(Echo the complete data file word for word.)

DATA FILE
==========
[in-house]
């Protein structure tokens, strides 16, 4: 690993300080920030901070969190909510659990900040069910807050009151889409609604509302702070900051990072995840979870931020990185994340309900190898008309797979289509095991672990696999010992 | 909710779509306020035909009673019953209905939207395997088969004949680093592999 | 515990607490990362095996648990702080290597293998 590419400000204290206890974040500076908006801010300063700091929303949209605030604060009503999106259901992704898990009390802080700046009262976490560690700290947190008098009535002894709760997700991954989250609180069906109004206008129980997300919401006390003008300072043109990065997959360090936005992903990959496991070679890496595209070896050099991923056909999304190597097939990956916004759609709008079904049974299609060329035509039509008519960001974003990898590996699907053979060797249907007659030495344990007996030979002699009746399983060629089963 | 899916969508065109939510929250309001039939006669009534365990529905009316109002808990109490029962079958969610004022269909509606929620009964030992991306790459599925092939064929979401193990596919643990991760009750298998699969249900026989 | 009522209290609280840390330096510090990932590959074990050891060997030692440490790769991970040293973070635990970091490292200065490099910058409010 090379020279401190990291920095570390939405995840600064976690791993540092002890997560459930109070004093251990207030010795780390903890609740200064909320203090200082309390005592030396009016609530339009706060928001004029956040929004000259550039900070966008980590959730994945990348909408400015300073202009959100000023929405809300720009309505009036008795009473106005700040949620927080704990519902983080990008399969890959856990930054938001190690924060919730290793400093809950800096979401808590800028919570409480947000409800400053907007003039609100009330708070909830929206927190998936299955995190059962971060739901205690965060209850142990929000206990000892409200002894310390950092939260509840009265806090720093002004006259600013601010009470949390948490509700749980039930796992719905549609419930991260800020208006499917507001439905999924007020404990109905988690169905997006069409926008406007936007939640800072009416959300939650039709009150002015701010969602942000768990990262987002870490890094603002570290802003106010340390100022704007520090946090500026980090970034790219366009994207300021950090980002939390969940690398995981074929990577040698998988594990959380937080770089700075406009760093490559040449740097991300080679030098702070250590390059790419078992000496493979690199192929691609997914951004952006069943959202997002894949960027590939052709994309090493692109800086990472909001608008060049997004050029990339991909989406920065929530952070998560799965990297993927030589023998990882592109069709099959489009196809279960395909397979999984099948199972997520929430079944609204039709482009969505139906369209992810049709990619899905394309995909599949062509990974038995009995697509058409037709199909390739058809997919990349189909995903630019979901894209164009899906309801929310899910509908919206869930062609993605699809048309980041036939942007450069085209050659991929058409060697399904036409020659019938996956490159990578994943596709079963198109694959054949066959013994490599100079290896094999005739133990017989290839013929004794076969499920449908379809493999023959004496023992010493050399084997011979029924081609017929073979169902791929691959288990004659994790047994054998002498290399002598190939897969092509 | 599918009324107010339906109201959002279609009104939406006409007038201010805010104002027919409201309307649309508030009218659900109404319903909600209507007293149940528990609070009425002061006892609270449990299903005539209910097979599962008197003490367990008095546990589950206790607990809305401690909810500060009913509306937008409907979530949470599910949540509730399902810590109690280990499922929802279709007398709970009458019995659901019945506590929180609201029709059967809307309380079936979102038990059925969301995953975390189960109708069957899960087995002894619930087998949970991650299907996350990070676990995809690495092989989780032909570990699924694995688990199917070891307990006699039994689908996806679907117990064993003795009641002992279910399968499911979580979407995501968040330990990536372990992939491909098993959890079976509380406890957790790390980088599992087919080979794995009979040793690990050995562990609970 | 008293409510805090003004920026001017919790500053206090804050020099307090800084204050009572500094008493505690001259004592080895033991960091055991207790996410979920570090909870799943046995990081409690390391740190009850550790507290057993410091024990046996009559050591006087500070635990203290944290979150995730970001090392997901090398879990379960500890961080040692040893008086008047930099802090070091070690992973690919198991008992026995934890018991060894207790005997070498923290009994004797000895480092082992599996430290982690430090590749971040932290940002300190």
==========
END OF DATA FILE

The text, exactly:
[in-house]
């Protein structure tokens, strides 16, 4: 690993300080920030901070969190909510659990900040069910807050009151889409609604509302702070900051990072995840979870931020990185994340309900190898008309797979289509095991672990696999010992 | 909710779509306020035909009673019953209905939207395997088969004949680093592999 | 515990607490990362095996648990702080290597293998 590419400000204290206890974040500076908006801010300063700091929303949209605030604060009503999106259901992704898990009390802080700046009262976490560690700290947190008098009535002894709760997700991954989250609180069906109004206008129980997300919401006390003008300072043109990065997959360090936005992903990959496991070679890496595209070896050099991923056909999304190597097939990956916004759609709008079904049974299609060329035509039509008519960001974003990898590996699907053979060797249907007659030495344990007996030979002699009746399983060629089963 | 899916969508065109939510929250309001039939006669009534365990529905009316109002808990109490029962079958969610004022269909509606929620009964030992991306790459599925092939064929979401193990596919643990991760009750298998699969249900026989 | 009522209290609280840390330096510090990932590959074990050891060997030692440490790769991970040293973070635990970091490292200065490099910058409010 090379020279401190990291920095570390939405995840600064976690791993540092002890997560459930109070004093251990207030010795780390903890609740200064909320203090200082309390005592030396009016609530339009706060928001004029956040929004000259550039900070966008980590959730994945990348909408400015300073202009959100000023929405809300720009309505009036008795009473106005700040949620927080704990519902983080990008399969890959856990930054938001190690924060919730290793400093809950800096979401808590800028919570409480947000409800400053907007003039609100009330708070909830929206927190998936299955995190059962971060739901205690965060209850142990929000206990000892409200002894310390950092939260509840009265806090720093002004006259600013601010009470949390948490509700749980039930796992719905549609419930991260800020208006499917507001439905999924007020404990109905988690169905997006069409926008406007936007939640800072009416959300939650039709009150002015701010969602942000768990990262987002870490890094603002570290802003106010340390100022704007520090946090500026980090970034790219366009994207300021950090980002939390969940690398995981074929990577040698998988594990959380937080770089700075406009760093490559040449740097991300080679030098702070250590390059790419078992000496493979690199192929691609997914951004952006069943959202997002894949960027590939052709994309090493692109800086990472909001608008060049997004050029990339991909989406920065929530952070998560799965990297993927030589023998990882592109069709099959489009196809279960395909397979999984099948199972997520929430079944609204039709482009969505139906369209992810049709990619899905394309995909599949062509990974038995009995697509058409037709199909390739058809997919990349189909995903630019979901894209164009899906309801929310899910509908919206869930062609993605699809048309980041036939942007450069085209050659991929058409060697399904036409020659019938996956490159990578994943596709079963198109694959054949066959013994490599100079290896094999005739133990017989290839013929004794076969499920449908379809493999023959004496023992010493050399084997011979029924081609017929073979169902791929691959288990004659994790047994054998002498290399002598190939897969092509 | 599918009324107010339906109201959002279609009104939406006409007038201010805010104002027919409201309307649309508030009218659900109404319903909600209507007293149940528990609070009425002061006892609270449990299903005539209910097979599962008197003490367990008095546990589950206790607990809305401690909810500060009913509306937008409907979530949470599910949540509730399902810590109690280990499922929802279709007398709970009458019995659901019945506590929180609201029709059967809307309380079936979102038990059925969301995953975390189960109708069957899960087995002894619930087998949970991650299907996350990070676990995809690495092989989780032909570990699924694995688990199917070891307990006699039994689908996806679907117990064993003795009641002992279910399968499911979580979407995501968040330990990536372990992939491909098993959890079976509380406890957790790390980088599992087919080979794995009979040793690990050995562990609970 | 008293409510805090003004920026001017919790500053206090804050020099307090800084204050009572500094008493505690001259004592080895033991960091055991207790996410979920570090909870799943046995990081409690390391740190009850550790507290057993410091024990046996009559050591006087500070635990203290944290979150995730970001090392997901090398879990379960500890961080040692040893008086008047930099802090070091070690992973690919198991008992026995934890018991060894207790005997070498923290009994004797000895480092082992599996430290982690430090590749971040932290940002300190």